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Listening: Sound Stream as a Clock
26 Nov 2003
By: Laura Tedeschini-Lalli
International Journal of Modern Physics B
http://www.google.com/search?hl=en&lr=&ie=UTF-8&oe=UTF-8&q=%22Laura+Tedeschini-Lalli%22&btnG=Google+Search

Our act of "listening" has the ability to extract patterns, assigning them, in real time, to several different time-scales... We claim that this hierarchical storage, in turn, affects our ability to correctly synchronize events in a sound stream... (The processing of the audio-samples was done on a Kyma-Capybara system in the Dept. of Mathematics, Universitá Roma Tre.)


Discussion (Descriptions, reviews, discussion):

Anyone who has ever tried to remove a click from an audio recording has experienced the phenomenon described in this paper by mathematician/musician Laura Tedeschini-Lallo. We do not always correctly hear or remember the exact time placement of a click (or other disturbance) in the signal. Our mis-placement of the disturbance is not, however, random. In fact, Dr. Tedeschini maintains, we tend to assign the click to the nearest time point during which nothing new or unexpected is going on—the points she characterizes as having low entropy. It is almost as if our brains are kept busy during the high-entropy (high-information) segments of the signal, so we delay dealing with the click until we reach a pause or a point in the signal where everything is behaving just as we expect it will. As a result, we truly believe that the click happened later than it really did.

This was an exciting paper to read and one that inspired me to think about other applications (like music and sound design). I thought that her idea of placing "errors" in the signal was a really clever way to "probe" the way people process and understand a stream of audio. The fact that we mis-hear where those errors occur is convincing evidence that we process those signals hierarchically. It's a beautiful result. The only thing I wished she had included was a measure of the entropy based on the sound or the phonemes, rather than on the printed letters of the words. Probably this has a lot to do with the incongruities of English vs Italian spelling (where there is a good correspondence between letters and sounds). That would be my "request" for a future paper—a graph of prediction and entropy for the spoken (rather than the writen) phrases.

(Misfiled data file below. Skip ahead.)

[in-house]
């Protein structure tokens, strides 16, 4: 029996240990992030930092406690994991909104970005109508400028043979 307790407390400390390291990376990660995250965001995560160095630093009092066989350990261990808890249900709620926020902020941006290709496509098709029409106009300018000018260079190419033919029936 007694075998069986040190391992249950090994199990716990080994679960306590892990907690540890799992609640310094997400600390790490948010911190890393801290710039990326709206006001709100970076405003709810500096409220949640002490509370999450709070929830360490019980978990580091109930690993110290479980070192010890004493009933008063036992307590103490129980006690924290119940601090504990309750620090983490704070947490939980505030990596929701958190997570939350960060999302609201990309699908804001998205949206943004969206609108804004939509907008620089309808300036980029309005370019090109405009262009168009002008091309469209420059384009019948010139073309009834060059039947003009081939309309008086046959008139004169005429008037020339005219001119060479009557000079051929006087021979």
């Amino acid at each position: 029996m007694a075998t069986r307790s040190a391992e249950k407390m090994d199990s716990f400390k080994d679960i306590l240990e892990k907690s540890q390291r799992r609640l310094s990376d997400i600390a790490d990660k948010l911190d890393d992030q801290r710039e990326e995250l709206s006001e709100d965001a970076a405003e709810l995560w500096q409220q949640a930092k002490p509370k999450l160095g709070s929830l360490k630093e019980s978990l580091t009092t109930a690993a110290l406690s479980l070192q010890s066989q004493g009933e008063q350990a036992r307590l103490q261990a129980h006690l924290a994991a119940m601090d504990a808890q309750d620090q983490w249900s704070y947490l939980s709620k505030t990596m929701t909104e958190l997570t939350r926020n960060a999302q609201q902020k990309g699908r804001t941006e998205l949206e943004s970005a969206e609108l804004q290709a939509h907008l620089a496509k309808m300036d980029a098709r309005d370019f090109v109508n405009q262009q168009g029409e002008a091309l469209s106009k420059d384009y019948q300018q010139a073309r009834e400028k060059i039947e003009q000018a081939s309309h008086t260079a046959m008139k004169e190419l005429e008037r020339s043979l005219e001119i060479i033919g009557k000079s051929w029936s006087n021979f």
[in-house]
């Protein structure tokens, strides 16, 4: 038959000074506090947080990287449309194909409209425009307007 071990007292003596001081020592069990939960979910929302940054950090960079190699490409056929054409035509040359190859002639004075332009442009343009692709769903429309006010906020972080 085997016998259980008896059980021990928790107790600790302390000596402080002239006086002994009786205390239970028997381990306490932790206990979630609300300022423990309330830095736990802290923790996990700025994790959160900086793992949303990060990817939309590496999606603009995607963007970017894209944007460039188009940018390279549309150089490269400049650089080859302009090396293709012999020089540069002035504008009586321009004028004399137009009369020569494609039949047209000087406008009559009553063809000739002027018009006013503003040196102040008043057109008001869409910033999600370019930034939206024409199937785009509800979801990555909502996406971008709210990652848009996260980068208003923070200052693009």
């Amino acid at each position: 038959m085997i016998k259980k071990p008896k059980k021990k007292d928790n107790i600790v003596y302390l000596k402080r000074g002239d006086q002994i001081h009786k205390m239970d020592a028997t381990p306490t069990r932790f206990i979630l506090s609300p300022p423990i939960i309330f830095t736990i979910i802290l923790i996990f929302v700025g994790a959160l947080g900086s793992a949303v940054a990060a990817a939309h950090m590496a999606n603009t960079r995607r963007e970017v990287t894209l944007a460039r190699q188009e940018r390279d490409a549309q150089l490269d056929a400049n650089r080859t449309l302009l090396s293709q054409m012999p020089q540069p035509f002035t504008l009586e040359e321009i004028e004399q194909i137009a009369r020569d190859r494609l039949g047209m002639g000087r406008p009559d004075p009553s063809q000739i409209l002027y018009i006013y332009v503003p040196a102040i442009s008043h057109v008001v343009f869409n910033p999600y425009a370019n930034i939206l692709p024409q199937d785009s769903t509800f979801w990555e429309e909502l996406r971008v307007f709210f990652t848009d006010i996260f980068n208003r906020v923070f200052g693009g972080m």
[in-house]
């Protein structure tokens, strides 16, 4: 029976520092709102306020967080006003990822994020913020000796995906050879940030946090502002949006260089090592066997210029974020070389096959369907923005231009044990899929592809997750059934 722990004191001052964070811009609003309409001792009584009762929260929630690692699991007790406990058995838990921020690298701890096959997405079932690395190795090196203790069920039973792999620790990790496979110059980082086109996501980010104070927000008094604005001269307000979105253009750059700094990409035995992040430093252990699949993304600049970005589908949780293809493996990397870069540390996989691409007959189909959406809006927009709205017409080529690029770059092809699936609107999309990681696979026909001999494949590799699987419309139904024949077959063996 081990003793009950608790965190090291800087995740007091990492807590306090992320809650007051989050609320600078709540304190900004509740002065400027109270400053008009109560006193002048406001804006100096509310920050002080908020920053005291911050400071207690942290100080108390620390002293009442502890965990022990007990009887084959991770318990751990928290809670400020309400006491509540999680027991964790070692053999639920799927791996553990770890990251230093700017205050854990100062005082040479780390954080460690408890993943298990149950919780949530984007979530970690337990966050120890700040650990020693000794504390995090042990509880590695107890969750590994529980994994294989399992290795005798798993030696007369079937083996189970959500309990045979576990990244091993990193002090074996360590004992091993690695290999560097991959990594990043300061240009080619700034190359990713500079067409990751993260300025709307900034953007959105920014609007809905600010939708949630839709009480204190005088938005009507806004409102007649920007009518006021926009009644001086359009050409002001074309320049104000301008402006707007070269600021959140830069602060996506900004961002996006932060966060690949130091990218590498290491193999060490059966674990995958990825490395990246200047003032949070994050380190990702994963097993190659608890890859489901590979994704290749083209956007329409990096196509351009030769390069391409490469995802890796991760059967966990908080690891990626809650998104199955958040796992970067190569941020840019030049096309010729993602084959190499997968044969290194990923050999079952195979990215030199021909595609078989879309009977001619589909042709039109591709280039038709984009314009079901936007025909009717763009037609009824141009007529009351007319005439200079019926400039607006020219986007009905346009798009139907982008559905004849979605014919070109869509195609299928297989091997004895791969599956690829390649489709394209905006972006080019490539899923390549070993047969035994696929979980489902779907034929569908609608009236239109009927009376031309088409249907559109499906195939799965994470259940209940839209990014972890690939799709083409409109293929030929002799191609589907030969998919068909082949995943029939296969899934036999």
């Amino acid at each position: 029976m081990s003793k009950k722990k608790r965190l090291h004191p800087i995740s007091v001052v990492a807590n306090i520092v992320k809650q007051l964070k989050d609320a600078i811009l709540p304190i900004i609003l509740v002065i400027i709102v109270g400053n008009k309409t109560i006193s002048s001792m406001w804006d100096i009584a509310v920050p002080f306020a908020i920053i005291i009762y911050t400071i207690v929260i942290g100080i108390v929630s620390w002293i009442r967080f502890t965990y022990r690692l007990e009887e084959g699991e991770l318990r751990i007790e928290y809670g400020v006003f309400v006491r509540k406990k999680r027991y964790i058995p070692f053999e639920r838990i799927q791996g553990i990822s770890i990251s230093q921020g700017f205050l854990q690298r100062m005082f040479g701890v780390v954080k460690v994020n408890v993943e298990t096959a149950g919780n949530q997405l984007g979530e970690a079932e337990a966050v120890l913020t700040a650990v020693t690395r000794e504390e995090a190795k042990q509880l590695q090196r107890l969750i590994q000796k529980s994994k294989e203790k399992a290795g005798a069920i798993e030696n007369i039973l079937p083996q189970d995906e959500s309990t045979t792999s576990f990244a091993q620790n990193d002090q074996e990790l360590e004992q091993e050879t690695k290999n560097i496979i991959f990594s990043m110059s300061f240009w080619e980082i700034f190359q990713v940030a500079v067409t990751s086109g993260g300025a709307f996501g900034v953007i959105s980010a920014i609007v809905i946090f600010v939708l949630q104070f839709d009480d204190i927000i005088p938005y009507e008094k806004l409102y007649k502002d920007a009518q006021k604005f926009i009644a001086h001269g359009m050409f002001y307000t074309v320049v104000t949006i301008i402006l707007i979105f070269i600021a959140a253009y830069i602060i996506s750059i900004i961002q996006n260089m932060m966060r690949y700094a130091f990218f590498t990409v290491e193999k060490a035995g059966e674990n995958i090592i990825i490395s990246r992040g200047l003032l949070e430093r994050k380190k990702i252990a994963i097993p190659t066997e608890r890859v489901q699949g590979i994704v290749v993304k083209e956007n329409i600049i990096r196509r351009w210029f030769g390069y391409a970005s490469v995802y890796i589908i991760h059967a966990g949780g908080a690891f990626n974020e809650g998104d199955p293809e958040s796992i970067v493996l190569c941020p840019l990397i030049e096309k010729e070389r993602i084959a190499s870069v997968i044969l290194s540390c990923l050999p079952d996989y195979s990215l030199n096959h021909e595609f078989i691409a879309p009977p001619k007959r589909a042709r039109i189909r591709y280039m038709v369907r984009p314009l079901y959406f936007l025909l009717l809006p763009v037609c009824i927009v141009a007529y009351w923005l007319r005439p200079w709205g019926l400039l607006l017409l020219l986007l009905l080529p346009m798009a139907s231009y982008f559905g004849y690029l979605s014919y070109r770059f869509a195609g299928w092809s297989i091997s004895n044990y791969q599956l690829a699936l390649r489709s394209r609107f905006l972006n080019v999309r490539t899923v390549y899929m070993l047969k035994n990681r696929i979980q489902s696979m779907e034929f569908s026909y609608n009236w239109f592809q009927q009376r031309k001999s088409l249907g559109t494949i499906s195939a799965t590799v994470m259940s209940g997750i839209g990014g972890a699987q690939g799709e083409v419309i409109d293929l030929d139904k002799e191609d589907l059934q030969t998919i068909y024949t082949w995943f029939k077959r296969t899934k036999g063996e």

For me, the paper inspired some questions on designing sound for picture. For example, if you place a "sound-effect" during some black frames, does it have more of an impact than if you had placed it during some frames with lots of unpredictable visual activity? If you place a sound-effect with a picture that has lots of visual activity (followed by a black screen), would the audience think that the sound had occurred during the black frames?


 
 
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